City Council approves Emerging Capital Needs Program

Earlier this week the Winston-Salem City Council approved $3 million for the construction of a new Belview Community Center in the Southeast Ward.

City Council approves Emerging Capital Needs Program
April 18
00:05 2019

Residents in the Belview community will soon have a new recreation center to call their own.

During a meeting on Monday, April 16, the Winston-Salem City Council voted to approve $3 million for the construction of a brand new Belview Community Center. The funds for the new community center is part of the council’s newly adopted Emerging Capital Needs Program which is designed to address the needs of the city that were presented by the mayor and city council earlier this year. Most of the projects on the Emerging Capital Program will be paid for with $20 million in capacity for other financings such as limited obligation bonds, the 2018 bonds approved by citizens last November, two-thirds bonds, and leftover funds from the Union Station project.

For the past few months city council member and representative of the Southeast Ward, James Taylor, who is also co-owner of The Chronicle, has been urging residents of the Southeast Ward to get behind the project and show their support. The plan for the new community center includes the demolition of the existing center, outdoor basketball courts, playground and parking lot.

The new facility is expected to include a gymnasium, classroom and workspace for the city’s S.O.A.R. (Successful Outcomes After Release) program and YouthBuild programs, computer lab, meeting space for community groups, new playground, and improved lighting inside and outside of the facility.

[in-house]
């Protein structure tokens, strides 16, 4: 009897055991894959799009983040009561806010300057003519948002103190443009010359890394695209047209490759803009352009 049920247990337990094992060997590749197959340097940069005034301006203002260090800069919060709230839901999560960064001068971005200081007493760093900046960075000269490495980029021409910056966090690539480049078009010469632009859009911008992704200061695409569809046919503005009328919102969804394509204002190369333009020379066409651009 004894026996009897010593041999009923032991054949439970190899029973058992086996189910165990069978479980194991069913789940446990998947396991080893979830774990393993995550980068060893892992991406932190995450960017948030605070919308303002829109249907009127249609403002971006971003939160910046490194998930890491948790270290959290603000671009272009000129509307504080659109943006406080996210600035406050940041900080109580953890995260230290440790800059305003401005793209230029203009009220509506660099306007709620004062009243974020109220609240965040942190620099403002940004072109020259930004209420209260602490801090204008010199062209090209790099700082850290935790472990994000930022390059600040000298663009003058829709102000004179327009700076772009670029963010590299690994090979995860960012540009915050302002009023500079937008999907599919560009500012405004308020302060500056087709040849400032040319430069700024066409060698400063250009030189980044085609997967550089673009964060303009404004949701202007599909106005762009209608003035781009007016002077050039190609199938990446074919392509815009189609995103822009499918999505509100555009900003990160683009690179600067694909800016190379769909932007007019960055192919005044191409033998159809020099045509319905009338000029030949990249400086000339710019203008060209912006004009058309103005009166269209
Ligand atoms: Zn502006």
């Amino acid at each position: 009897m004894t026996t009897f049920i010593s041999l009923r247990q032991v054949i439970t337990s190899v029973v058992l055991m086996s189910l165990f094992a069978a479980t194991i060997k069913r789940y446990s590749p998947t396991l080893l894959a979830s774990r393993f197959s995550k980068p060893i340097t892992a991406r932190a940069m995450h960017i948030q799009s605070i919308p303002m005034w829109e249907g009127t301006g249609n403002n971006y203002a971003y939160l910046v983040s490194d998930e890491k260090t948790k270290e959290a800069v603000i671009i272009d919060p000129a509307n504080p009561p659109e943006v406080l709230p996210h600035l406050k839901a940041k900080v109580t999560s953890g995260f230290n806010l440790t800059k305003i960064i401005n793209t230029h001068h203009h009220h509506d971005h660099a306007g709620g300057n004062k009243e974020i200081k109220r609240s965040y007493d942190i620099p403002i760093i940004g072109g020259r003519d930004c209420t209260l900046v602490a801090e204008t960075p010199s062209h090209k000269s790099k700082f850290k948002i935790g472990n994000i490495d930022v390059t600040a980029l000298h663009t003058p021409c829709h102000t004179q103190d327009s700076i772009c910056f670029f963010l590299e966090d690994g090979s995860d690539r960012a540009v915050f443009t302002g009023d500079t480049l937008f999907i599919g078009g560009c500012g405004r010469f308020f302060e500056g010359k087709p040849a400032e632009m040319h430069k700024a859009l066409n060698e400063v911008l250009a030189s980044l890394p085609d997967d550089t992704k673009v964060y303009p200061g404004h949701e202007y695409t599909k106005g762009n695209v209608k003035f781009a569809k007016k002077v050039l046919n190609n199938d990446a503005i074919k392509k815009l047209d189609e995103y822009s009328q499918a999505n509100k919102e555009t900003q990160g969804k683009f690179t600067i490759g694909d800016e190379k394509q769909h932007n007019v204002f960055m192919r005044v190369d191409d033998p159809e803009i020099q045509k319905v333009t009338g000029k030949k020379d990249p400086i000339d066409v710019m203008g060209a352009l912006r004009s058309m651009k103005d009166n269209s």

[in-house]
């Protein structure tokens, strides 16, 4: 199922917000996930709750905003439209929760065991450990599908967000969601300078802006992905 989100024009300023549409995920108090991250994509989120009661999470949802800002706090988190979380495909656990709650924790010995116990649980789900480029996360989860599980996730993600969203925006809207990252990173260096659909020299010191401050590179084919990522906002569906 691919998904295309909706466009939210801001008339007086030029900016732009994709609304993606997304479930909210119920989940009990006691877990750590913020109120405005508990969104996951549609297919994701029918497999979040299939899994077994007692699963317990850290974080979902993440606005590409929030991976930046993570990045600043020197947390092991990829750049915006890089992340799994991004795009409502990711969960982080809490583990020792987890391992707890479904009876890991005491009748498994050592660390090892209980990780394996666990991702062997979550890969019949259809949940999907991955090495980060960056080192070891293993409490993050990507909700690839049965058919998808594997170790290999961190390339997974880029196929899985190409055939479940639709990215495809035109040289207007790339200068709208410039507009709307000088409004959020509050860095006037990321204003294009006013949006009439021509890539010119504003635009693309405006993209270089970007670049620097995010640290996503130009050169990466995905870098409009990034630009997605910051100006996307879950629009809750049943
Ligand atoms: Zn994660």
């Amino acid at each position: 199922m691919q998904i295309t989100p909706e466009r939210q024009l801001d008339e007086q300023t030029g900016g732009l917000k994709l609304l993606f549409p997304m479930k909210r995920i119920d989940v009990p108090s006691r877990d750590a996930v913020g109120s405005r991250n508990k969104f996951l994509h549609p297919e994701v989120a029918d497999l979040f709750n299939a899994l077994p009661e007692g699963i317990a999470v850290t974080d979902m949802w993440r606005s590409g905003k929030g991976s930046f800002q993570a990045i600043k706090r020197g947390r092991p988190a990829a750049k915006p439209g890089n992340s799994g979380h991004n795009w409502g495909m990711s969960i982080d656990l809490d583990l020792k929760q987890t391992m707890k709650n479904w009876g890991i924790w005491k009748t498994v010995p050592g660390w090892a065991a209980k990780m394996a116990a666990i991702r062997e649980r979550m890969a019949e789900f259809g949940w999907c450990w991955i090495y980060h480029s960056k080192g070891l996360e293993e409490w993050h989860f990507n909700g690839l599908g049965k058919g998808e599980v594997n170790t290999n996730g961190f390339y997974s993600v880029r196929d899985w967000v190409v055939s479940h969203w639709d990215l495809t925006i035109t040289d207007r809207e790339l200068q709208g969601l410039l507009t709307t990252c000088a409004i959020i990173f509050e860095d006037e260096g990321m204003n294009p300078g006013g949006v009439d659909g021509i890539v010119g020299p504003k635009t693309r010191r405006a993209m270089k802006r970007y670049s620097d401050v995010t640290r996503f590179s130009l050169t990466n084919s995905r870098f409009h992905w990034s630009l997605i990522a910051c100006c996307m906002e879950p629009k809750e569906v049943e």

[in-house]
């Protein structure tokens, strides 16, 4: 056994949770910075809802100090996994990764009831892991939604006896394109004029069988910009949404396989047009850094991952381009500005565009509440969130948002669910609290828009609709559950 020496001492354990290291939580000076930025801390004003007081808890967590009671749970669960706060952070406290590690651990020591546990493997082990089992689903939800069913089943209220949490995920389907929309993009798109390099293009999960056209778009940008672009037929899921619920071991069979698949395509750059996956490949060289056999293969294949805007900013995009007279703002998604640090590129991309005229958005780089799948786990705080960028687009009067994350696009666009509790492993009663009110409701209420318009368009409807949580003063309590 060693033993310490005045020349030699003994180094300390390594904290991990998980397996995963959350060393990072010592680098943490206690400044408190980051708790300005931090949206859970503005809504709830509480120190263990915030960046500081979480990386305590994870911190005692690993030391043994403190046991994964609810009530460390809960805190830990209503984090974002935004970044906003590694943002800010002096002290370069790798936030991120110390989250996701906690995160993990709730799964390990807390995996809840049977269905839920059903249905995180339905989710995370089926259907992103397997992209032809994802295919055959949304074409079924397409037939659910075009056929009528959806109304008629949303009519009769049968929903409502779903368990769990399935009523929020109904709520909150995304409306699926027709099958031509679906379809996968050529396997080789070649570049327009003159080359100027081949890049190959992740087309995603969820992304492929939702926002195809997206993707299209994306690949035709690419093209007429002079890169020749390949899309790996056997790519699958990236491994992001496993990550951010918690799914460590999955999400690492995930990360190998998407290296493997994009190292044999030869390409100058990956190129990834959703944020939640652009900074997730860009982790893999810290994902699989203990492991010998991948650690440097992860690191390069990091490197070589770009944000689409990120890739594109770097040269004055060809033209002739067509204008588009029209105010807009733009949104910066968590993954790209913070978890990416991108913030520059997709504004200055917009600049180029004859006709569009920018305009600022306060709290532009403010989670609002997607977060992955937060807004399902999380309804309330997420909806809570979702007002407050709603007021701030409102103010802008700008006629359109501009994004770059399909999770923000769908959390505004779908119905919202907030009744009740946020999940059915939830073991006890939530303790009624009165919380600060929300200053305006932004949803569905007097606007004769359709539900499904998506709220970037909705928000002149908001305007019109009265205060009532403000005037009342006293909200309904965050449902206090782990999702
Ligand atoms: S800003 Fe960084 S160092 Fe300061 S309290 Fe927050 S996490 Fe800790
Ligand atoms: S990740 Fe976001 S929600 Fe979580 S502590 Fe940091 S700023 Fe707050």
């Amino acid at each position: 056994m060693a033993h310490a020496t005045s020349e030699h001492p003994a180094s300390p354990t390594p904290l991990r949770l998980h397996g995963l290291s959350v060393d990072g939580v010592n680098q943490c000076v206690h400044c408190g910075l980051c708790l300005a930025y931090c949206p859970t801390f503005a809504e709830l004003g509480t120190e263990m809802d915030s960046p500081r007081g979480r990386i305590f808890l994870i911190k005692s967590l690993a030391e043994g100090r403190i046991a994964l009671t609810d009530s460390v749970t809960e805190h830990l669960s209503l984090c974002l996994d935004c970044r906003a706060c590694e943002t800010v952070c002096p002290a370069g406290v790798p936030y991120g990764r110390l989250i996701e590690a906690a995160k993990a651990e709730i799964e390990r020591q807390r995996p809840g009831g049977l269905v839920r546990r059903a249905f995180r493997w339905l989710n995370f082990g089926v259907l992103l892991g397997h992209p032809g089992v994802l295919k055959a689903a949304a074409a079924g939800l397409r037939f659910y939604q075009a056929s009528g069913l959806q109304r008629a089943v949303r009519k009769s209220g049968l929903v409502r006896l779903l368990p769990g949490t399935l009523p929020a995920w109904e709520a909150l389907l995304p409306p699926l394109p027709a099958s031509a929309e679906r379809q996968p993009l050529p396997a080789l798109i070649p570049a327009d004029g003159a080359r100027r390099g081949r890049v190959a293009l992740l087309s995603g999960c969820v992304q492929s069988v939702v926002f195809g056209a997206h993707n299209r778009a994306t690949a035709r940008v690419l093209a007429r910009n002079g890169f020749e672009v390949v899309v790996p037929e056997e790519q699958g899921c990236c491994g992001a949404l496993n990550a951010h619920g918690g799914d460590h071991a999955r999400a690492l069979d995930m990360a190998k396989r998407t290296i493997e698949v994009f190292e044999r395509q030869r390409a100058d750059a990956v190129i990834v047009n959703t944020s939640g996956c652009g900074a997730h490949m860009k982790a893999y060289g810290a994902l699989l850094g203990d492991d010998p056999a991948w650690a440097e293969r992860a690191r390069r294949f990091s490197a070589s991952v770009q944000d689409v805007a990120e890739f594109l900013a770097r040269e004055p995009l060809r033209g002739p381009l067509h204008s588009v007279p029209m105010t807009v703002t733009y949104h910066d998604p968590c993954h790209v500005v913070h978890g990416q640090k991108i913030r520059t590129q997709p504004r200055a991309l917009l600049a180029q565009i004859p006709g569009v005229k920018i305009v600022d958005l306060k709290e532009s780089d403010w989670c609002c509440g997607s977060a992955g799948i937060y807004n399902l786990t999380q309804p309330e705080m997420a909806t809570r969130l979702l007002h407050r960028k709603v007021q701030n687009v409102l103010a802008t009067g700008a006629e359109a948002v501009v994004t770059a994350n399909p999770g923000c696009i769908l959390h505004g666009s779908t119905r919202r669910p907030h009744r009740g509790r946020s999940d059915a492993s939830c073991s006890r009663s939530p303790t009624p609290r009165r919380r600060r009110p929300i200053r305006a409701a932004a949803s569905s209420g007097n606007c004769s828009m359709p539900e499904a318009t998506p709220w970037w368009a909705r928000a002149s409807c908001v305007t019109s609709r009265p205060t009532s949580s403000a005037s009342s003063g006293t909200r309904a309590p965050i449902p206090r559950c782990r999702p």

Other projects included in the Emerging Capital Needs Program are: improvements to Bowman Gray Stadium, Long Creek Park development, pedestrian safety projects, new city-county parking deck, Liberty Plaza-Kaleideum, bankruptcy court property acquisition, East Ward resurfacing, Meadowlark Drive widening, Novack Street bridge replacement, several recreation maintenance projects, and the replacement of roofs on City Hall and the Bryce A. Stuart Building.

In total, the projects will cost around $33 million.

When it came time to vote on the projects listed, everyone seemed to be on board except for Councilman Robert Clark who represents the West Ward. Before casting his vote against the ordinance amending the project budget, Clark said, “… I could not in good conscious spend $1.7 million in taxpayers’ money to buy a building we do not need and tear it down.”

Councilman Taylor took to Facebook to let residents know about the new community center. He said, “This is what happens when we stand together and fight for what we deserve in our city. The Southeast Ward continues to move forward and we’re taking everybody with us.”

In other business, the City Council also approved a resolution establishing an African-American Heritage Action Initiative Committee. The goals of the committee will include connecting all sectors of the African-American community and creating a vision for incorporating African-American contributions into the ongoing history of the city. The committee will meet quarterly or as needed and will consist of nine residents, serving staggered terms of three years.

Mayor Allen Joines also recognized the 2019 Class of City of Winston-Salem University (CWSU). CWSU is a 12-week course which meets once a week. The purpose of the course is to give citizens a better understanding of city government and the various city departments.

Members of the 2019 Class are: Jean Alsup, Bonny Bernat, Shakira B. Bethea, Artenia H. Boyce Kanika Brown, Money Caldwell Cannon, Joe Cassidy, Mackenzie Cates Allen, Mary Clark Jackson, Linda B. Hill, Benjamin K. Hodge, LaShawn Nicole Howard, Sandra Keeney, Jaquae Perkins, Santiago Ramos, George S. Redd IV, Phillip Skipper, Melissa Vickers, Pam C. Webb, and Terry Zhu.

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Tevin Stinson

Tevin Stinson

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